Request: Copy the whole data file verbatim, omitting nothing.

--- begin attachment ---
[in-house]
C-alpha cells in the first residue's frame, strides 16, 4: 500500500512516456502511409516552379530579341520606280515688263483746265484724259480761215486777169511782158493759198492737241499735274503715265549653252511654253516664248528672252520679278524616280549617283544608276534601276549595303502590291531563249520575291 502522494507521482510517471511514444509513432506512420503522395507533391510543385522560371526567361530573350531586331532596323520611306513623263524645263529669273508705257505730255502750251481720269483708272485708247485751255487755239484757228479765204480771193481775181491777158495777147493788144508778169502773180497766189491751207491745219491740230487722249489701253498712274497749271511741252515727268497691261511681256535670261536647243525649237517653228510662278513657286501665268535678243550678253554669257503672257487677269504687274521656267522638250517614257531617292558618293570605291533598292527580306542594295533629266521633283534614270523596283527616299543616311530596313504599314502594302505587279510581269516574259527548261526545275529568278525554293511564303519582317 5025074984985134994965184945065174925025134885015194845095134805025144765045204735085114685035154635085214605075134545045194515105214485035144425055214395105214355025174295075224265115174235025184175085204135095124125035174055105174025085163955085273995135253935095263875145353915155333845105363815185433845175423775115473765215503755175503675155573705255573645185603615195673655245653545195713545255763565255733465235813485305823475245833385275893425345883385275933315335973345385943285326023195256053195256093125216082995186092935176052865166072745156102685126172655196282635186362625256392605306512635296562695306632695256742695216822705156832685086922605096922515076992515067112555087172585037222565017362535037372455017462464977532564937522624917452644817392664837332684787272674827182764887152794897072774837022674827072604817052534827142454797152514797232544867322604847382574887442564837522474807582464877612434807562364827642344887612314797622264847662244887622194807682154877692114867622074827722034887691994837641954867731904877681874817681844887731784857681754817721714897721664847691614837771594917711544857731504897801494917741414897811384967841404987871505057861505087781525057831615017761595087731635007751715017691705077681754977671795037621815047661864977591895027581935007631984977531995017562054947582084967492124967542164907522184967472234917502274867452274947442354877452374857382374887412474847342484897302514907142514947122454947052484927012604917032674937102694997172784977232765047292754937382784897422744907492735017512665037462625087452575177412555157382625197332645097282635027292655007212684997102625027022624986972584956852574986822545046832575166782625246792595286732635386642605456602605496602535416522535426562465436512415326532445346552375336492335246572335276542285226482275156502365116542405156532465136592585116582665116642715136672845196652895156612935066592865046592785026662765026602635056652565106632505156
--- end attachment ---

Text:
[in-house]
C-alpha cells in the first residue's frame, strides 16, 4: 500500500512516456502511409516552379530579341520606280515688263483746265484724259480761215486777169511782158493759198492737241499735274503715265549653252511654253516664248528672252520679278524616280549617283544608276534601276549595303502590291531563249520575291 502522494507521482510517471511514444509513432506512420503522395507533391510543385522560371526567361530573350531586331532596323520611306513623263524645263529669273508705257505730255502750251481720269483708272485708247485751255487755239484757228479765204480771193481775181491777158495777147493788144508778169502773180497766189491751207491745219491740230487722249489701253498712274497749271511741252515727268497691261511681256535670261536647243525649237517653228510662278513657286501665268535678243550678253554669257503672257487677269504687274521656267522638250517614257531617292558618293570605291533598292527580306542594295533629266521633283534614270523596283527616299543616311530596313504599314502594302505587279510581269516574259527548261526545275529568278525554293511564303519582317 5025074984985134994965184945065174925025134885015194845095134805025144765045204735085114685035154635085214605075134545045194515105214485035144425055214395105214355025174295075224265115174235025184175085204135095124125035174055105174025085163955085273995135253935095263875145353915155333845105363815185433845175423775115473765215503755175503675155573705255573645185603615195673655245653545195713545255763565255733465235813485305823475245833385275893425345883385275933315335973345385943285326023195256053195256093125216082995186092935176052865166072745156102685126172655196282635186362625256392605306512635296562695306632695256742695216822705156832685086922605096922515076992515067112555087172585037222565017362535037372455017462464977532564937522624917452644817392664837332684787272674827182764887152794897072774837022674827072604817052534827142454797152514797232544867322604847382574887442564837522474807582464877612434807562364827642344887612314797622264847662244887622194807682154877692114867622074827722034887691994837641954867731904877681874817681844887731784857681754817721714897721664847691614837771594917711544857731504897801494917741414897811384967841404987871505057861505087781525057831615017761595087731635007751715017691705077681754977671795037621815047661864977591895027581935007631984977531995017562054947582084967492124967542164907522184967472234917502274867452274947442354877452374857382374887412474847342484897302514907142514947122454947052484927012604917032674937102694997172784977232765047292754937382784897422744907492735017512665037462625087452575177412555157382625197332645097282635027292655007212684997102625027022624986972584956852574986822545046832575166782625246792595286732635386642605456602605496602535416522535426562465436512415326532445346552375336492335246572335276542285226482275156502365116542405156532465136592585116582665116642715136672845196652895156612935066592865046592785026662765026602635056652565106632505156